12. Mar 2, 2004 #11

    Phobos

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    Diehard skeptic, eh? Check the math on parallax & aberration of starlight. (Google search or wait for some helpful PF member to present it here.)
     
  13. Mar 2, 2004 #12
    Thanks. Can you explain that aberration a bit?
     
  14. Mar 3, 2004 #13

    Nereid

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    rattis,

    If you want a mathematical proof, completely disconnected from any observation or experiment, then you'll be disappointed - without any observations at all, you can't even know of the existance of the Sun, Moon, or even the Earth!

    If you distrust everything that you read, and need proof of your own, you can do the stellar aberration experiment yourself. You could buy the equipment, probably for less than the cost of an average US house, or make it all yourself, from scratch. You may find an interested physics teacher at a nearby high school, who would welcome the chance to have her class take part in some real, 'hands-on' physics, so you could have the benefit of a critical audience.

    Canute (and rattis) -> A one page, mathematical introduction to stellar aberration.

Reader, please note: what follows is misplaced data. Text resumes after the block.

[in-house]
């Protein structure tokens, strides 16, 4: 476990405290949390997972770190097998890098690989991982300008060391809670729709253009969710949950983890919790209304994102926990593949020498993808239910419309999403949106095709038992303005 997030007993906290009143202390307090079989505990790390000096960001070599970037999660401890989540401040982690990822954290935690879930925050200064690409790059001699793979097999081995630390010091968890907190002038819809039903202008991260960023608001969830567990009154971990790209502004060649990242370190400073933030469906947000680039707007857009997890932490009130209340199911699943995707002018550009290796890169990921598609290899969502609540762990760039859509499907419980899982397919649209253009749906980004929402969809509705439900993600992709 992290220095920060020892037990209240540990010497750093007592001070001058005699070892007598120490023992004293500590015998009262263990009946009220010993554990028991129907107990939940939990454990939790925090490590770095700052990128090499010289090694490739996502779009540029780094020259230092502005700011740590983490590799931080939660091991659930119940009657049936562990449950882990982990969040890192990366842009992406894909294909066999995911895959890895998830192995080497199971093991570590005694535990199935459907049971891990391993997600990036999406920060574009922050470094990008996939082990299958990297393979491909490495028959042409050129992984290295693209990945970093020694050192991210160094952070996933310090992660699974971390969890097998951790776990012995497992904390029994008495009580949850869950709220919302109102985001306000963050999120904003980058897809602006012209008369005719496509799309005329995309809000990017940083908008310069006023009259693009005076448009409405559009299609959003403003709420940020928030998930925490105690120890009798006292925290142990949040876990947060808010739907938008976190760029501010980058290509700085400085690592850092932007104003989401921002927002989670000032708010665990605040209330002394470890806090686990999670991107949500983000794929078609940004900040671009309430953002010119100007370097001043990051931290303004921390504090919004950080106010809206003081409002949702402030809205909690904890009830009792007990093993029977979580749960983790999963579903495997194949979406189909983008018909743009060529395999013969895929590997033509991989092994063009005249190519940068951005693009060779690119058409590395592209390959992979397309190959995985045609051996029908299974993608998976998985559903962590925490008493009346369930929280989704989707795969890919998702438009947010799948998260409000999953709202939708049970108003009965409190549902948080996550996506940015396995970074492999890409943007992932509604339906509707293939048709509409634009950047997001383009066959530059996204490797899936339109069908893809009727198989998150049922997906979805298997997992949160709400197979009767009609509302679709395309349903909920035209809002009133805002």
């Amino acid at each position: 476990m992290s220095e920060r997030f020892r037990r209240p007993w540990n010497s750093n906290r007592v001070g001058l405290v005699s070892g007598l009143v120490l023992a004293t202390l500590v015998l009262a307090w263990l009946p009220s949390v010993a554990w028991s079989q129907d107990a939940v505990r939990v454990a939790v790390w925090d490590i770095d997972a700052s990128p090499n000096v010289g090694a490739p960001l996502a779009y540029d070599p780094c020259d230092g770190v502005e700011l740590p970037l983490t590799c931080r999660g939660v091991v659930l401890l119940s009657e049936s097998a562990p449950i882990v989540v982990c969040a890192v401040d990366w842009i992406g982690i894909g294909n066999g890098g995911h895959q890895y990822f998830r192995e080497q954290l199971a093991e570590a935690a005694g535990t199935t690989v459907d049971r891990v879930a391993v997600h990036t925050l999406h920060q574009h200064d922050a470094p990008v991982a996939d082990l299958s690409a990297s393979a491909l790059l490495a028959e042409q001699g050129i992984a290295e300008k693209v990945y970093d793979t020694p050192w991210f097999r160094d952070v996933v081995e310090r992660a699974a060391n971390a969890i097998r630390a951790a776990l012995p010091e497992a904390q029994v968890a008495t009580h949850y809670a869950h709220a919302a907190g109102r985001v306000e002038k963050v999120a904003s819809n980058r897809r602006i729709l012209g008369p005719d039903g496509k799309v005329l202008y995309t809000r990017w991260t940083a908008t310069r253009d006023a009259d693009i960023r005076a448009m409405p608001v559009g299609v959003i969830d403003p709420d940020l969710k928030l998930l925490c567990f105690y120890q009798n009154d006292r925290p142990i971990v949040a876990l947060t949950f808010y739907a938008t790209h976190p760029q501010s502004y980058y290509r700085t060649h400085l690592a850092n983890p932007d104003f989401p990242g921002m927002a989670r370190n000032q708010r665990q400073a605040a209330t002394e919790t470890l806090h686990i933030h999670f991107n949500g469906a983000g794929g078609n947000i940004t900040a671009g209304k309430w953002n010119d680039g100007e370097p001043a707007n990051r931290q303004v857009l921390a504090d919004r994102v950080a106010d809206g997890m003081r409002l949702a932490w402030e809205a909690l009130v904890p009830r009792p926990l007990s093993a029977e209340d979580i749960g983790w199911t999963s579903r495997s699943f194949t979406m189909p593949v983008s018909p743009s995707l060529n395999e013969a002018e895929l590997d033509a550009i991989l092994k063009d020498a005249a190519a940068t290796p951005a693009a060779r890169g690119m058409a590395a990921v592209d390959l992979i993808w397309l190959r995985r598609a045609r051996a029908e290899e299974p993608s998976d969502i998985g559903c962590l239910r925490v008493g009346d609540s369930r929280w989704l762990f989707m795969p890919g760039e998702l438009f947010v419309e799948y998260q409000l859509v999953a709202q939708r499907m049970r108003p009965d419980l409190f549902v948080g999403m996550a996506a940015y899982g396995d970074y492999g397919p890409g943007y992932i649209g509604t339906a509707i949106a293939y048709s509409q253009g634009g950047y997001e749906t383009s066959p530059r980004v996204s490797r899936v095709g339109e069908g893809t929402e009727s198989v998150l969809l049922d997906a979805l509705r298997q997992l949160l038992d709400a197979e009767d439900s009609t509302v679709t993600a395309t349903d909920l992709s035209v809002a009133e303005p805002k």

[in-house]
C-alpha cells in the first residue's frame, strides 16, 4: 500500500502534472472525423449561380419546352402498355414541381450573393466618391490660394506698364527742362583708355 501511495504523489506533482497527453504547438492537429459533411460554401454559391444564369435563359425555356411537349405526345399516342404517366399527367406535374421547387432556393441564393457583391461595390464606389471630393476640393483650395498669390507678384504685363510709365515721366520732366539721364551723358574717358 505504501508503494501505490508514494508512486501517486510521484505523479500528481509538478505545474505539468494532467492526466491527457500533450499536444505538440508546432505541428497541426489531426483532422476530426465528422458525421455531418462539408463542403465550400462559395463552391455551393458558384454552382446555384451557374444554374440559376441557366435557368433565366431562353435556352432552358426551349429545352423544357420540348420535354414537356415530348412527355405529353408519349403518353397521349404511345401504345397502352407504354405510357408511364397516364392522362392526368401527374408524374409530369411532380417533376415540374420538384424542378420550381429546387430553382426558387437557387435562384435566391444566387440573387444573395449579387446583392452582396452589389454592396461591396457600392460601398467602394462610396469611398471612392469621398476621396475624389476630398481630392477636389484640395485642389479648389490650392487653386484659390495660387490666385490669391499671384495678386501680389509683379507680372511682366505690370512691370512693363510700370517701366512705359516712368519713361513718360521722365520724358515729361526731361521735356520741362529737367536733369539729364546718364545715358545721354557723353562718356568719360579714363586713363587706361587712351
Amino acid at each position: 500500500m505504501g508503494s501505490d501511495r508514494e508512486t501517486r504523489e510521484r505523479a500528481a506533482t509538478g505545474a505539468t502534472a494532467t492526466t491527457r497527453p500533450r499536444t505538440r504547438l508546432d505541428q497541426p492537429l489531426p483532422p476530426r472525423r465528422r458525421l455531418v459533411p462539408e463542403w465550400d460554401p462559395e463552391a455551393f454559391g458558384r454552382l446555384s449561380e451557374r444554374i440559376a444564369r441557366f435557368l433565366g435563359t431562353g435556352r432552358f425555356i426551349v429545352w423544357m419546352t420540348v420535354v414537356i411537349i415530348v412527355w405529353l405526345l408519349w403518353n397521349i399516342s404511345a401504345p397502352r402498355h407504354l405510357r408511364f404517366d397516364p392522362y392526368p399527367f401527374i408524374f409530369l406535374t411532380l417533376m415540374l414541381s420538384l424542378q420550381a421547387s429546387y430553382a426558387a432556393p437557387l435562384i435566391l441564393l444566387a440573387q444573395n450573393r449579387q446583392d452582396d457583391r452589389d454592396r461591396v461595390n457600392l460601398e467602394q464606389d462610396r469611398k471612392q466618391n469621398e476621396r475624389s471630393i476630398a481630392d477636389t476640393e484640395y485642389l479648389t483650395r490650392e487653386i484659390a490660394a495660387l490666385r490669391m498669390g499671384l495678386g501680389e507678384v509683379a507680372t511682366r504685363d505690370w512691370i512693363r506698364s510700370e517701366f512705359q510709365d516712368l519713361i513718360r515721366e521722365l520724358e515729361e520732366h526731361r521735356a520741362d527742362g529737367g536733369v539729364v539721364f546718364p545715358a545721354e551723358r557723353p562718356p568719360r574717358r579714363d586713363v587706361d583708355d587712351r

15. Mar 4, 2004 #14
    Thanks, I'll try to understand it. However I'm not sure it proves anything other than that if one assumes that the sun is going around the earth then one must also assume that the stars are as well.
     
  16. Mar 4, 2004 #15

    selfAdjoint

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    How do you feel about the earth's rotation on its axis? Skeptical there too? Look up Foucalt's pendulum and coriolis force. If you can accept the earth's rotation then it affects you candidate idea that the stars go around the earth.

    The point is that it's your responsibility, denying the common wisdom, to come up with a self consistent alternative. If you can't find one, that in itself is an argument for the orbiting earth.